When King Richard’s Faire opened in the 1980’s there was nothing like this in New England. But, with billboards, newspapers, TV, and social media, it didn’t take long to grab New England’s attention.
King Richard’s Faire became such a popular event for Renaissance folks you need to get there early for a good parking space. Don’t worry though, there’s plenty of free parking.
Every year beginning Labor Day weekend the fair still draws a crowd. “We are an interactive theater,” says Bonnie Shapiro, owner of King Richard’s Faire. “We have very talented performers who come from all over the country. Some of them have been on Broadway. Others have won Tony Awards, while others are professionals who act full-time.” For instance, Queen Anne lives in the
Southern Realm of Florida. She used to visit the Northern Realm many years ago as a young girl, got to know the people who work at King Richard’s Faire. “They were so welcoming and kind,” says Queen Anne, “they made me feel right at home right away. So, after one auditions and deemed worthy, they casted me for the role.”
There are games for children of all ages. Puppets reach 12 feet in the air. Other activities include musicians, singers, dancers, mimes, a jousting court, and rides for the kids. You’ll see lots of cast and characters fully clad in traditional renaissance costumes. For example, Ryan Hankey who serves pickles, does sketches and sings Shakespeare’s Hamlet pickle song. Not to mention the adults who walk around in their homemade outfits. These are experiences you would not have anywhere else.
It’s not just for New Englanders. Artisans come from all over the world to participate and sell their wares. There are costume makers, tails, wood crafts, candles, stain glass, and astrology readers just to name a few. For example:
— Julie Sutter, of Pottery by Sutter. Each piece has a personal touch and only sold at Renaissance fairs.
— Mardigan’s Maile Collectables of handpainted Fairies, Dragons and more.
— Mystic Rhythms musical instruments
— Mill’s Wax works
— Even left handed mugs
Offering traditional food fit for a king, there’s a few scraps for those plagued with food allergies. “We want people to come and forget their problems,” says Shapiro. “Plus be happy here. Our goal every year is to add more gluten free or things for vegetarians. It’s difficult at a fun-filled grab a turkey leg and potato or chowder kind of festival to supply people with a real healthy alternative.”
So, if you’re looking for an escape from reality, King Richard’s Faire is the place to be. You’ll make thousands of memories here in one day.
For more information regarding tickets, dates and times go to: www.kingrichardsfaire.net.
September 5th, 2016 in
, Boating Activities
, Interesting People
, People I've Met
, Places of Interest
| tags: Carver
, King Richard's Faire
, things to do
This article was published in Summer 2016 Nor’Easter for TONE (Tartan Owners Northeast). Inc.
for previous articles go here:
Boating is supposed to be “fun”, isn’t it? Then Stop Yelling! It’s stressful enough for your spouse/ significant other who’s not sure what to do if something happens.
In order to have a successful sail, couples need to learn how to keep boating fun and safe. To do this it’s a great idea to discuss and/or role-play different situations, use laminated cheat sheets, hand signals, etc. Don’t assume anything; even if you’ve boated together for years.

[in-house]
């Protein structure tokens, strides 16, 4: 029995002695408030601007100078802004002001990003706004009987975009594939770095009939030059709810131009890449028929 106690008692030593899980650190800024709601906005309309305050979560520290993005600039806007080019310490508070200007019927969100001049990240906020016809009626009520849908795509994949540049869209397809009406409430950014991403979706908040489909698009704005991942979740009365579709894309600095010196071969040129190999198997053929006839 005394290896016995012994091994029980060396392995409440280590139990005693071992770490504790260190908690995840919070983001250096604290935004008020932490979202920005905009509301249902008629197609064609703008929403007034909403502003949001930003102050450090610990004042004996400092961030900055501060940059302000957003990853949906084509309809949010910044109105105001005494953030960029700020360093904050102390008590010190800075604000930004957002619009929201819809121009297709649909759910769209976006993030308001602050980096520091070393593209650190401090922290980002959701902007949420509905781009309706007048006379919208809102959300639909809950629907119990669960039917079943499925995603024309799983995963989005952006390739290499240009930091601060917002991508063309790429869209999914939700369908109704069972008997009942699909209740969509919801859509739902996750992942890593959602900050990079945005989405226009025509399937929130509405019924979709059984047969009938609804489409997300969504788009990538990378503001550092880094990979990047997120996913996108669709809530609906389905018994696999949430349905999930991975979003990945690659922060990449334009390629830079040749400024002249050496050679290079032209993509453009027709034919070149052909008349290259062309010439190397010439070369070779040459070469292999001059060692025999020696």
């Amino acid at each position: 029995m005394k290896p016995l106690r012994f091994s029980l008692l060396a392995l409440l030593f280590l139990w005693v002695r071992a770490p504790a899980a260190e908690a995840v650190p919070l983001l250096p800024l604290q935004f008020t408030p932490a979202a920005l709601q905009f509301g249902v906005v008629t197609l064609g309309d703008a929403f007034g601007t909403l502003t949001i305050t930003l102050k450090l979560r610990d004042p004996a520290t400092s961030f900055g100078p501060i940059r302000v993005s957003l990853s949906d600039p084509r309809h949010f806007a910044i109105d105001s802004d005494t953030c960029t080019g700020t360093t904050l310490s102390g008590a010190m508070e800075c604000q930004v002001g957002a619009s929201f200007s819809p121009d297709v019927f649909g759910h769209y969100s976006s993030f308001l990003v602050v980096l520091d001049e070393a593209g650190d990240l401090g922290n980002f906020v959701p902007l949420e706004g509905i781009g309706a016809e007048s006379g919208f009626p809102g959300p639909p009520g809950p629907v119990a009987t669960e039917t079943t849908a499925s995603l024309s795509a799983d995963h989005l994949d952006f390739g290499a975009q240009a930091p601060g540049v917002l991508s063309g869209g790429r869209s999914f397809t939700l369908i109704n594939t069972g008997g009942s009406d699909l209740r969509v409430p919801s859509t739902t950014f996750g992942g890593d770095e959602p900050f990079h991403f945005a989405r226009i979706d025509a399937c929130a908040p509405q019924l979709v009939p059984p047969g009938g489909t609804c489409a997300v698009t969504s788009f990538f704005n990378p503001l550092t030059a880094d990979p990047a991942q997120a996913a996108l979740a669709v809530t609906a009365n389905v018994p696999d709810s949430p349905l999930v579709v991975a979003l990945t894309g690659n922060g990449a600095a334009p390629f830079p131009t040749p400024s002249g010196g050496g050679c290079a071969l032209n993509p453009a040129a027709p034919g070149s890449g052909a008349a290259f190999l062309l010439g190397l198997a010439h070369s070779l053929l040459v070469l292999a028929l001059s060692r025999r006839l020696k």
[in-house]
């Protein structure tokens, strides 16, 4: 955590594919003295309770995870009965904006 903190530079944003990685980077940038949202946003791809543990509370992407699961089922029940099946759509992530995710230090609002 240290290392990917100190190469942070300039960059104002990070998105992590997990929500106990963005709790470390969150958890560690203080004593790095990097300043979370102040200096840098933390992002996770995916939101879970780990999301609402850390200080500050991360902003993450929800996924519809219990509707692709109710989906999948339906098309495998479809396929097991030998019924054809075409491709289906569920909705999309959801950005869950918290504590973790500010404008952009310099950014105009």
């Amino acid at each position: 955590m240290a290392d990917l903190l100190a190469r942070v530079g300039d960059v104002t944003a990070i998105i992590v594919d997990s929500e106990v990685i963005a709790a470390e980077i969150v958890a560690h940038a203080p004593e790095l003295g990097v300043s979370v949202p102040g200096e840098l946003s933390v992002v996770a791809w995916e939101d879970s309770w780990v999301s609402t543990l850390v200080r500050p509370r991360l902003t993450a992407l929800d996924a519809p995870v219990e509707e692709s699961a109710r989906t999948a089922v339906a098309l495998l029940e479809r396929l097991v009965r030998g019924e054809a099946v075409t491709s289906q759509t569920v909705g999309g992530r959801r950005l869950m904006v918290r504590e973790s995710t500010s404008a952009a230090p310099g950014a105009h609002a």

If this is your situation then read on!
- Cheat sheets – There is a lot to learn and remember on a sailboat. Seasons in the Northeast are short. If you don’t go out every week it’s easy to forget things. Why not put together a set of laminated cheat sheets beginning with a checklist of how to prepare the boat. This should include starting from the dock, sitting on a mooring or anchoring. Don’t forget how to start and shut off the engine, work the radio, and calling a May Day. Anything specific to your boat that they would need to know.
- Hand signals, Use a Walkie-Talkie – When leaving and arriving at the dock, picking up a mooring or anchoring one of you will be at the helm, the other on the bow. Save your voice, don’t yell. Use hand signals or a pair of walkie-talkies to communicate. Make sure if you use hand signals, you both agreed on what they should be and have rehearsed them many times. Same goes with the walkietalkie.
- Classes – Take boating classes together either for the first time or as a refresher. Just keep in mind, you’ll see, hear, and learn things 5 differently. Then discuss what you learned with each other. If there’s a question, ask the instructor.
- Practice/role play – This is something that doesn’t always happen. Partially because the spouse/significant other doesn’t feel comfortable with the boat. When it’s just the two of you, practice starting up the engine, opening and closing the head and water. Role-play by each one taking the helm, docking, and picking up a mooring for starters.
- Explain things, don’t assume anything – Ask questions first and listen.
In a survey I did a few years back at several boat shows, I asked both men and women their thoughts to what makes boating fun. Here are the results:
Robin is a published author of Boating Secrets: 127 Top Tips to Help You Buy and Enjoy Your Boat, passionate marine enthusiast and sailor who has interviewed countless industry experts as well as visited, interviewed personnel at, written about, and photographed hundreds of marine ports in the US and abroad. Robin also works with businesses to help them tell their story through articles, customer successes, and videos to name a few. Her current projects include technical writing for B2B. If you’d like to learn more, contact Robin at: robin @ TheNauticalLifestyle.com